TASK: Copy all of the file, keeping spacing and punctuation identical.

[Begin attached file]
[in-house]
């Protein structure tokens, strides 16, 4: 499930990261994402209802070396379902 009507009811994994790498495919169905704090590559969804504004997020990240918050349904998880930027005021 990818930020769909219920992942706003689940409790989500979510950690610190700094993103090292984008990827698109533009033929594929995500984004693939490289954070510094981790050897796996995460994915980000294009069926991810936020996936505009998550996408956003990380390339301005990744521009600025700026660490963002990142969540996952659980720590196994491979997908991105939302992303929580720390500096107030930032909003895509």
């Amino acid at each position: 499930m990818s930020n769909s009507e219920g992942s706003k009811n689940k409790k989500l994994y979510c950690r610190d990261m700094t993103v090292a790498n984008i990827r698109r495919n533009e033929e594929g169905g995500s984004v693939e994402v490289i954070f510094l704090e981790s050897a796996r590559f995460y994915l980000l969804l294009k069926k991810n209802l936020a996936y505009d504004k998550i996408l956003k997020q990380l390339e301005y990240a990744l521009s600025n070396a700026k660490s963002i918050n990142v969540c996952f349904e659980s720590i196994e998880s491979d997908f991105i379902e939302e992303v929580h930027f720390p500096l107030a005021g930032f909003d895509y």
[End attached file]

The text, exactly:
[in-house]
């Protein structure tokens, strides 16, 4: 499930990261994402209802070396379902 009507009811994994790498495919169905704090590559969804504004997020990240918050349904998880930027005021 990818930020769909219920992942706003689940409790989500979510950690610190700094993103090292984008990827698109533009033929594929995500984004693939490289954070510094981790050897796996995460994915980000294009069926991810936020996936505009998550996408956003990380390339301005990744521009600025700026660490963002990142969540996952659980720590196994491979997908991105939302992303929580720390500096107030930032909003895509």
């Amino acid at each position: 499930m990818s930020n769909s009507e219920g992942s706003k009811n689940k409790k989500l994994y979510c950690r610190d990261m700094t993103v090292a790498n984008i990827r698109r495919n533009e033929e594929g169905g995500s984004v693939e994402v490289i954070f510094l704090e981790s050897a796996r590559f995460y994915l980000l969804l294009k069926k991810n209802l936020a996936y505009d504004k998550i996408l956003k997020q990380l390339e301005y990240a990744l521009s600025n070396a700026k660490s963002i918050n990142v969540c996952f349904e659980s720590i196994e998880s491979d997908f991105i379902e939302e992303v929580h930027f720390p500096l107030a005021g930032f909003d895509y």